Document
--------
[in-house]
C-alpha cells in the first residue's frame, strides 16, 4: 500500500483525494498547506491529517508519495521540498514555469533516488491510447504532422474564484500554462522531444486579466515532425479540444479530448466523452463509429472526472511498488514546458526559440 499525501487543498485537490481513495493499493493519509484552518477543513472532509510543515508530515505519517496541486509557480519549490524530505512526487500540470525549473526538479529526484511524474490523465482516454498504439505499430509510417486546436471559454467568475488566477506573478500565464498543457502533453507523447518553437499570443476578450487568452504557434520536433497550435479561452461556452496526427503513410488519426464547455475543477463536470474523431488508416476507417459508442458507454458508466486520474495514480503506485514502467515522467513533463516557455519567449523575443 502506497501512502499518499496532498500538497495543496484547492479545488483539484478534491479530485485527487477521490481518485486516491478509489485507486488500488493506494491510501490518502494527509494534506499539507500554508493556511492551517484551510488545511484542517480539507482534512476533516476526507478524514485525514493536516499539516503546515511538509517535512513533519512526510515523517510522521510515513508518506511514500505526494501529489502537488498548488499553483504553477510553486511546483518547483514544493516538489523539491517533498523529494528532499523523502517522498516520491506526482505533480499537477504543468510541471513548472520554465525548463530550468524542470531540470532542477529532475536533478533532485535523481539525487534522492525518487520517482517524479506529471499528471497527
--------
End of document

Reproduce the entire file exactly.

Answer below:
[in-house]
C-alpha cells in the first residue's frame, strides 16, 4: 500500500483525494498547506491529517508519495521540498514555469533516488491510447504532422474564484500554462522531444486579466515532425479540444479530448466523452463509429472526472511498488514546458526559440 499525501487543498485537490481513495493499493493519509484552518477543513472532509510543515508530515505519517496541486509557480519549490524530505512526487500540470525549473526538479529526484511524474490523465482516454498504439505499430509510417486546436471559454467568475488566477506573478500565464498543457502533453507523447518553437499570443476578450487568452504557434520536433497550435479561452461556452496526427503513410488519426464547455475543477463536470474523431488508416476507417459508442458507454458508466486520474495514480503506485514502467515522467513533463516557455519567449523575443 502506497501512502499518499496532498500538497495543496484547492479545488483539484478534491479530485485527487477521490481518485486516491478509489485507486488500488493506494491510501490518502494527509494534506499539507500554508493556511492551517484551510488545511484542517480539507482534512476533516476526507478524514485525514493536516499539516503546515511538509517535512513533519512526510515523517510522521510515513508518506511514500505526494501529489502537488498548488499553483504553477510553486511546483518547483514544493516538489523539491517533498523529494528532499523523502517522498516520491506526482505533480499537477504543468510541471513548472520554465525548463530550468524542470531540470532542477529532475536533478533532485535523481539525487534522492525518487520517482517524479506529471499528471497527